Feeders was developed during a studio residency in Tokyo in 2010. The work recreates two encounters during which wild birds took food from my hand. The first was at a beach side temple in Kamakura where I had a sandwich snatched from my hands by a large Black Kite. Opportunistic scavenging by Kites is a common event on the coast at near Tokyo, so much so that bi-lingual signs have been installed to warn visitors. This event was a startling and powerful demonstration of the outcome when humans provide food to wild animals, usually in the form of waste, as this allows a certain species to survive and thrive. The experience of temporarily becoming, in the moment of eating, a prey animal, was such an unexpected and compelling encounter that I wanted to investigate it further in an artwork. The second encounter depicted here is when I fed peanuts to a small and charismatic songbird called a Varied Tit when I visited the Meiji Jingu shrine in Yoyogi Park.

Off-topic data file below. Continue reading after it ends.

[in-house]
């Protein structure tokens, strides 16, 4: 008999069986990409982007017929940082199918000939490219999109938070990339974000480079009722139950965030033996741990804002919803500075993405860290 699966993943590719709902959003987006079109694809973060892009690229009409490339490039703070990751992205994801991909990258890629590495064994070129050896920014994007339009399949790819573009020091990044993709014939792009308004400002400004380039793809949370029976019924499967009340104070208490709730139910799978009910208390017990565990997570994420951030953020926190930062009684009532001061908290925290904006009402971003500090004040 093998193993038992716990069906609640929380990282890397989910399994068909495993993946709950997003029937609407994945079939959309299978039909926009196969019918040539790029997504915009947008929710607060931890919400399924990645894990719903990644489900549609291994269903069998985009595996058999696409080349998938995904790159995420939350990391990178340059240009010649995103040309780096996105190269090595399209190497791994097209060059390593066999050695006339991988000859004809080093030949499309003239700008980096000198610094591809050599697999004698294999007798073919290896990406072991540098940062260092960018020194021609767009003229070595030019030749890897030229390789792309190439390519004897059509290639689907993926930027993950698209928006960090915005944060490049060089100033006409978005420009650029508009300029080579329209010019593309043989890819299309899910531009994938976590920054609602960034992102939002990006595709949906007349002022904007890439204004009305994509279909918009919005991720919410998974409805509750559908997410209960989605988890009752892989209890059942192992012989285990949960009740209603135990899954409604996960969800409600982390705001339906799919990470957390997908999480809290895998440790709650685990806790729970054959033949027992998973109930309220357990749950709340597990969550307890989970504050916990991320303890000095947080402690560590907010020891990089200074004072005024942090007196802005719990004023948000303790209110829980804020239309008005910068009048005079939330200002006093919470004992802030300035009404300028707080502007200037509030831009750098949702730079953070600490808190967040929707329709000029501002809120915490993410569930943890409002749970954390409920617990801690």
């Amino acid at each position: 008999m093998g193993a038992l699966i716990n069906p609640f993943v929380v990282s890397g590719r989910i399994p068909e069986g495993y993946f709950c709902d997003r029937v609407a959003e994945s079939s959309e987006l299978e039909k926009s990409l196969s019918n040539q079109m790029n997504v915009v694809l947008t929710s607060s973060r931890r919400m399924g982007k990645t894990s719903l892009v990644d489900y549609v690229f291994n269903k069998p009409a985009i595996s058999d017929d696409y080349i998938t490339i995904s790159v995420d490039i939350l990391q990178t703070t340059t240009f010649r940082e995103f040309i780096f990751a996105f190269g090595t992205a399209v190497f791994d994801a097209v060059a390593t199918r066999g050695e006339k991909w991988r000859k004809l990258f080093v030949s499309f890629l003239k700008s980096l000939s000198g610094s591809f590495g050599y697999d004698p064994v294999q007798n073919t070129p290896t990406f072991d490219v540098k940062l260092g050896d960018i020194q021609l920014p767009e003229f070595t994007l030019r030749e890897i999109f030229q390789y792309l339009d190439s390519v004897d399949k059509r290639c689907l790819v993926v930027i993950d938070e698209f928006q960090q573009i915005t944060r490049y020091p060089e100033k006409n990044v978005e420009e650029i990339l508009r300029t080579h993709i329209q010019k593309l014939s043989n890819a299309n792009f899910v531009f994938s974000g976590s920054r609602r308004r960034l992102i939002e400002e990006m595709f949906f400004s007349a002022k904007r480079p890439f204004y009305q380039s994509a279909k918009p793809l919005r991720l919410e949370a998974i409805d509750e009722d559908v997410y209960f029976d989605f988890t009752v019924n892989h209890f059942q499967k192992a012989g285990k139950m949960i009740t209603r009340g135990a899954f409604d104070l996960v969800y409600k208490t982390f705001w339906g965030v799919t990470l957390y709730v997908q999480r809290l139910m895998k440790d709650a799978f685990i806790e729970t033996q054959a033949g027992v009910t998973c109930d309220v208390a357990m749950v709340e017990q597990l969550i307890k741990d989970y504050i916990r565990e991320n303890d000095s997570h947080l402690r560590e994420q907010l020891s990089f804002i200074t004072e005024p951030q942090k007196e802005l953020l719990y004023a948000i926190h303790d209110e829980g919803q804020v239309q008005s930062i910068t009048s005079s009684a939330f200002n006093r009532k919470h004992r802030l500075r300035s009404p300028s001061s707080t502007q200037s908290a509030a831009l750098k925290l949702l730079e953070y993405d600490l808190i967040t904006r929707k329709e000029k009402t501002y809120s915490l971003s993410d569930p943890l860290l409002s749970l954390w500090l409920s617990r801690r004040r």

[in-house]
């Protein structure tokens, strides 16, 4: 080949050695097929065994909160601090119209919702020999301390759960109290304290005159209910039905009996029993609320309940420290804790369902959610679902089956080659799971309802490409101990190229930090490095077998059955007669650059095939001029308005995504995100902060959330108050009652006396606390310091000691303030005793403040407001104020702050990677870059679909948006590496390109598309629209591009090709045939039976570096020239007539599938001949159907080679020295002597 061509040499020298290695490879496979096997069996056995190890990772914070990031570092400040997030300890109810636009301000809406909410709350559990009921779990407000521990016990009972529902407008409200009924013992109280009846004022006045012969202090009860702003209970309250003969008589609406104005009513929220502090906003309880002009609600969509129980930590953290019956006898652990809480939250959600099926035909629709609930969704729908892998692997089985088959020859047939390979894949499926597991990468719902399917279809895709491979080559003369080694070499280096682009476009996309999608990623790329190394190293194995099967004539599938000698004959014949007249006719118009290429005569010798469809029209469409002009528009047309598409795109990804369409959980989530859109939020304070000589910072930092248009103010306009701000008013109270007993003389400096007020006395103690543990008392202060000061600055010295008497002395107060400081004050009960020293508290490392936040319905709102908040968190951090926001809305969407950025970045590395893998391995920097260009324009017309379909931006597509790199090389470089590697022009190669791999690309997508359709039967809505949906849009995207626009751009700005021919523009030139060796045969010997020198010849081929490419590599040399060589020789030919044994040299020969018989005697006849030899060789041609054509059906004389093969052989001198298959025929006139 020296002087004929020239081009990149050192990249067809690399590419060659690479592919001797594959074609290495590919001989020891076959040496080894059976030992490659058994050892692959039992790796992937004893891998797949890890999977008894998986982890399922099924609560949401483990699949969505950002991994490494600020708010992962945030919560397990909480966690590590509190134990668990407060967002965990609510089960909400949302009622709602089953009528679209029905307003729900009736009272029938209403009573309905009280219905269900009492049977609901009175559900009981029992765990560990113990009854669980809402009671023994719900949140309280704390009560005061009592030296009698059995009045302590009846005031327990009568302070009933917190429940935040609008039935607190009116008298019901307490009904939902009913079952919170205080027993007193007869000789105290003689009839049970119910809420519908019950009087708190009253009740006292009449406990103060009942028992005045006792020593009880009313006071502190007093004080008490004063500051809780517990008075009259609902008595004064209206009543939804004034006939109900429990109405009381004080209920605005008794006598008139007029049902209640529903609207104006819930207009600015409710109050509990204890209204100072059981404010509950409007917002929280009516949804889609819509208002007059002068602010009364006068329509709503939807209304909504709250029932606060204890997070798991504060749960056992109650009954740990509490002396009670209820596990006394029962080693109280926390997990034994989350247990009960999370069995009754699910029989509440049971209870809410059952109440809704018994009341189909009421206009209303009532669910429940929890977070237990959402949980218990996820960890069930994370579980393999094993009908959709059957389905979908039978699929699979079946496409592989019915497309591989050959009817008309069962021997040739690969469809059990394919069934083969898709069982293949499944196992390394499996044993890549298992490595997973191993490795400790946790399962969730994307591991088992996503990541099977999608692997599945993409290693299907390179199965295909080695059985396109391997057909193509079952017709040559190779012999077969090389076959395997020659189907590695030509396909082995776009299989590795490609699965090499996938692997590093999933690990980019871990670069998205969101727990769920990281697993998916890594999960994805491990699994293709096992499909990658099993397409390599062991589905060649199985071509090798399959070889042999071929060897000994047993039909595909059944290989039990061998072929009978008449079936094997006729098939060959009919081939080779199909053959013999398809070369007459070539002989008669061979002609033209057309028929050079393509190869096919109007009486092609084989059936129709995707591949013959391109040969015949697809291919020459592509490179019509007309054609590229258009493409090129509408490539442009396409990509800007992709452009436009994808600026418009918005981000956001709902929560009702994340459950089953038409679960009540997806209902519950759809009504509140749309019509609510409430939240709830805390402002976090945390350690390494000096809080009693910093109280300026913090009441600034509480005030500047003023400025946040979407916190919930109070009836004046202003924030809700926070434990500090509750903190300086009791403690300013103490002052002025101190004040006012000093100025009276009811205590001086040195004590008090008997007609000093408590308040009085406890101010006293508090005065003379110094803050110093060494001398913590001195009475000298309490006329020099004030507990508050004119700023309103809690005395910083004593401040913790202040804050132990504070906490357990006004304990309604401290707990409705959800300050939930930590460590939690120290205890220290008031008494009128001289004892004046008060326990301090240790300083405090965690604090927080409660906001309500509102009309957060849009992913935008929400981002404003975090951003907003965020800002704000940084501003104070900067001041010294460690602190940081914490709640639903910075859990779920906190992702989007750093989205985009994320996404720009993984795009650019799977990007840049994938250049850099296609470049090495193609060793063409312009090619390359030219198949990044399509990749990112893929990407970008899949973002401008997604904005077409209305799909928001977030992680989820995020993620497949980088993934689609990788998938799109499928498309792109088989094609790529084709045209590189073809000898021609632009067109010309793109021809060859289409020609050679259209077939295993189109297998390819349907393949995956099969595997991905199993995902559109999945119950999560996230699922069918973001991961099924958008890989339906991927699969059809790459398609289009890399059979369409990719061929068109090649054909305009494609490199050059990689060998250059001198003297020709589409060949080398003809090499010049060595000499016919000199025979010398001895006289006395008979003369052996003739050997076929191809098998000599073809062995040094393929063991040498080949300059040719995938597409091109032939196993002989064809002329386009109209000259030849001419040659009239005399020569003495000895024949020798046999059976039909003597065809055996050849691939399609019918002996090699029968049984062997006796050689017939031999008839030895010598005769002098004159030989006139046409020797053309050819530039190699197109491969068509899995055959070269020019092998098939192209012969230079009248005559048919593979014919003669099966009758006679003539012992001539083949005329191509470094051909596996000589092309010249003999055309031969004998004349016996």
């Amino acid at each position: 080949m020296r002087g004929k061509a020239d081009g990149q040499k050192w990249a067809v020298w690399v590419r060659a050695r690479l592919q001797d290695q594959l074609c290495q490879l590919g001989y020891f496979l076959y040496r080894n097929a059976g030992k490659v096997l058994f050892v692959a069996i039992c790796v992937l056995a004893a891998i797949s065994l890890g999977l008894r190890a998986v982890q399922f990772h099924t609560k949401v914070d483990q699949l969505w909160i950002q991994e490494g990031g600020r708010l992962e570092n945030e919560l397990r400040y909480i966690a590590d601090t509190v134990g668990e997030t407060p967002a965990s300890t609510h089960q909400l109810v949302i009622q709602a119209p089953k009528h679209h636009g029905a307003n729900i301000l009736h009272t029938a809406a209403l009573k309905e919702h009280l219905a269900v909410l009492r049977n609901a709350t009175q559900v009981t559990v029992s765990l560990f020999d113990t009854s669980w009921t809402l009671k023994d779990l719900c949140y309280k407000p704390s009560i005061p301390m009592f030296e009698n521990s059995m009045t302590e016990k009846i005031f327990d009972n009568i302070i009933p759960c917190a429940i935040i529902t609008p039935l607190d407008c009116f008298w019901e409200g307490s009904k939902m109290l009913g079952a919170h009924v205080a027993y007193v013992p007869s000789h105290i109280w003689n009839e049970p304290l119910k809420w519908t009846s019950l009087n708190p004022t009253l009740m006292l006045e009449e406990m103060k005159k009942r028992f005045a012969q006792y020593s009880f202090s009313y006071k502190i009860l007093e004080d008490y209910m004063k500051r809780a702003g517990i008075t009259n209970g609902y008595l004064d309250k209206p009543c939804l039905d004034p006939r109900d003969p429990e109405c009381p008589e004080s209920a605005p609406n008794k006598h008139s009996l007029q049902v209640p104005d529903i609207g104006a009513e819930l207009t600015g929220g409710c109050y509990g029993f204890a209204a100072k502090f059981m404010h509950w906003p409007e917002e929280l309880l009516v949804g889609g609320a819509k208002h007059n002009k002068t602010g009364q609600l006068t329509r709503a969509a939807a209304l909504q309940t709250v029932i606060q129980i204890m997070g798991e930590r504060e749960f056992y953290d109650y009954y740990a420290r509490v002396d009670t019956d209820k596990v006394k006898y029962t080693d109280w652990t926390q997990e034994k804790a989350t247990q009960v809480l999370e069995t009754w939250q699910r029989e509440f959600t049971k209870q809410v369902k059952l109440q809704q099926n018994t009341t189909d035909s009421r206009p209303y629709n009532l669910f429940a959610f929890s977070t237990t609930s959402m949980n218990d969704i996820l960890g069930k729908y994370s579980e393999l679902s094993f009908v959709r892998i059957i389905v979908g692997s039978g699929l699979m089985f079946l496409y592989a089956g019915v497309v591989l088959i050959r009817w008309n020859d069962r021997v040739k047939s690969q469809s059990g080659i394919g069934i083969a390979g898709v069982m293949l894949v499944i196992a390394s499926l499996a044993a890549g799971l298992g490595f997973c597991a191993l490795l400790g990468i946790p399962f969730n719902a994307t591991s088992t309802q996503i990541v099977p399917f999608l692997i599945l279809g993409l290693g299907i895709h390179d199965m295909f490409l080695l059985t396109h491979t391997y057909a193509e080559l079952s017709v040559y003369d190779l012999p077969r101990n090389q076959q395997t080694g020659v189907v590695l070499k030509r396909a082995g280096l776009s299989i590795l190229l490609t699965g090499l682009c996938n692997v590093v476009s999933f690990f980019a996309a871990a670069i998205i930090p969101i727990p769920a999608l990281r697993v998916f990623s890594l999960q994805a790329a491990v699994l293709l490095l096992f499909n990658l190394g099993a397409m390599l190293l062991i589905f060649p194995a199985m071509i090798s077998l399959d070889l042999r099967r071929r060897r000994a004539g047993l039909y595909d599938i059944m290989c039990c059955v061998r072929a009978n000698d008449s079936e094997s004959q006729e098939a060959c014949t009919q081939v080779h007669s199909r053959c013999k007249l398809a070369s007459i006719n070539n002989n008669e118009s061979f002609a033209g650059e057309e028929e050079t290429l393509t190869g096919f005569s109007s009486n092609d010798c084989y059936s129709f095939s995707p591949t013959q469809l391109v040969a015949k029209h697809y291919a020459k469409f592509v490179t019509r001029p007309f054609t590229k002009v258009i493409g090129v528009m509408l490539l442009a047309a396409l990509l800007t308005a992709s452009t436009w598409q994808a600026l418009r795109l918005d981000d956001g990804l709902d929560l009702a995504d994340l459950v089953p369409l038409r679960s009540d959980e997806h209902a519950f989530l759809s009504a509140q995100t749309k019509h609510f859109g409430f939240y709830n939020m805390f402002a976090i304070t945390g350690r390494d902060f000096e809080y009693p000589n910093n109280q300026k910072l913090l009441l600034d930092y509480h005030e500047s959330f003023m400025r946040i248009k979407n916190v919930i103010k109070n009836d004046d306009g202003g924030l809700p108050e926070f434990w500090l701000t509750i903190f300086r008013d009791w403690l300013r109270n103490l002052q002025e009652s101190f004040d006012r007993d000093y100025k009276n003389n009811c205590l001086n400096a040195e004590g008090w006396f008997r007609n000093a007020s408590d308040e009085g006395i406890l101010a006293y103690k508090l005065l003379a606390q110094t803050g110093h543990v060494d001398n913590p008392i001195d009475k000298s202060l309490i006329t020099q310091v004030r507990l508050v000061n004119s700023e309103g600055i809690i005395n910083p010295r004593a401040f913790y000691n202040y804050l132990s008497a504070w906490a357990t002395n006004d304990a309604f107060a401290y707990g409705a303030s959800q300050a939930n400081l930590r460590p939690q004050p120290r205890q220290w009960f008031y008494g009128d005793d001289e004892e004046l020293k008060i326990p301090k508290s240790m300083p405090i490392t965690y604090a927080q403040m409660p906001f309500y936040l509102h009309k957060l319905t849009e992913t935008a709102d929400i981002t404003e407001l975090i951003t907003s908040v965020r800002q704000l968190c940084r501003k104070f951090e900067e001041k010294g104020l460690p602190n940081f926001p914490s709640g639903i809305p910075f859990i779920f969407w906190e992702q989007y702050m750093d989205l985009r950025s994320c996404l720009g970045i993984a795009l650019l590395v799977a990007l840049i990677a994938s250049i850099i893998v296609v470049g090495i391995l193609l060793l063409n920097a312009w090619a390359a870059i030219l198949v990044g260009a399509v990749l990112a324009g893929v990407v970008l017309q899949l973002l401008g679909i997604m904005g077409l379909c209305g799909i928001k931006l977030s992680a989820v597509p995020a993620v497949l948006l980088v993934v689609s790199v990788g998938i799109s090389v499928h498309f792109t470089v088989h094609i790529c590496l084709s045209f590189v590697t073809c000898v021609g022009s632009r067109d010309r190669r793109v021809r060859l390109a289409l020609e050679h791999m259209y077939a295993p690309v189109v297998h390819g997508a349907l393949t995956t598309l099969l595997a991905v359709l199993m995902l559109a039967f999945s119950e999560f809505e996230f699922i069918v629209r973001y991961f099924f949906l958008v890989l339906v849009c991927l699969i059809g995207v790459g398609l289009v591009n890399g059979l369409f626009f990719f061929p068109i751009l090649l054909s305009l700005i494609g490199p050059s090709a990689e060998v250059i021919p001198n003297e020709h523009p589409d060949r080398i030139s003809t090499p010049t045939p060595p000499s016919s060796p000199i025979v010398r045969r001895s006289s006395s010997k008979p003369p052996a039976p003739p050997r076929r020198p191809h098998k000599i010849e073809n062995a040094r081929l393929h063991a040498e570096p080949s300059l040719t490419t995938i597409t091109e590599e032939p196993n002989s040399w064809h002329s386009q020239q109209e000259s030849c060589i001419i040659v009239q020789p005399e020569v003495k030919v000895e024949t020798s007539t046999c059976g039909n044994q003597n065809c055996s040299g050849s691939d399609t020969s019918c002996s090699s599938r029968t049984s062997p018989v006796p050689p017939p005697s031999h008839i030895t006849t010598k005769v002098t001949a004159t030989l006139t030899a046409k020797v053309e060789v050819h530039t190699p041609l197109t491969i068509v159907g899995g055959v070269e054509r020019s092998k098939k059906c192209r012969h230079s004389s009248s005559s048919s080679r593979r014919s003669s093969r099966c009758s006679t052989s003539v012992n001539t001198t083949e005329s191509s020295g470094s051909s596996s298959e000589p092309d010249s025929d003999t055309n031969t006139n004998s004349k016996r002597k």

Rather than re-staging these events for camera, as in a nature documentary, I have chosen to make a work that takes a more subjective point of view. My intention was to recreate the excitement and immersion-in-the-moment that characterises an encounter with a wild creature.
Excerpt from artist's statement Raquel Ormella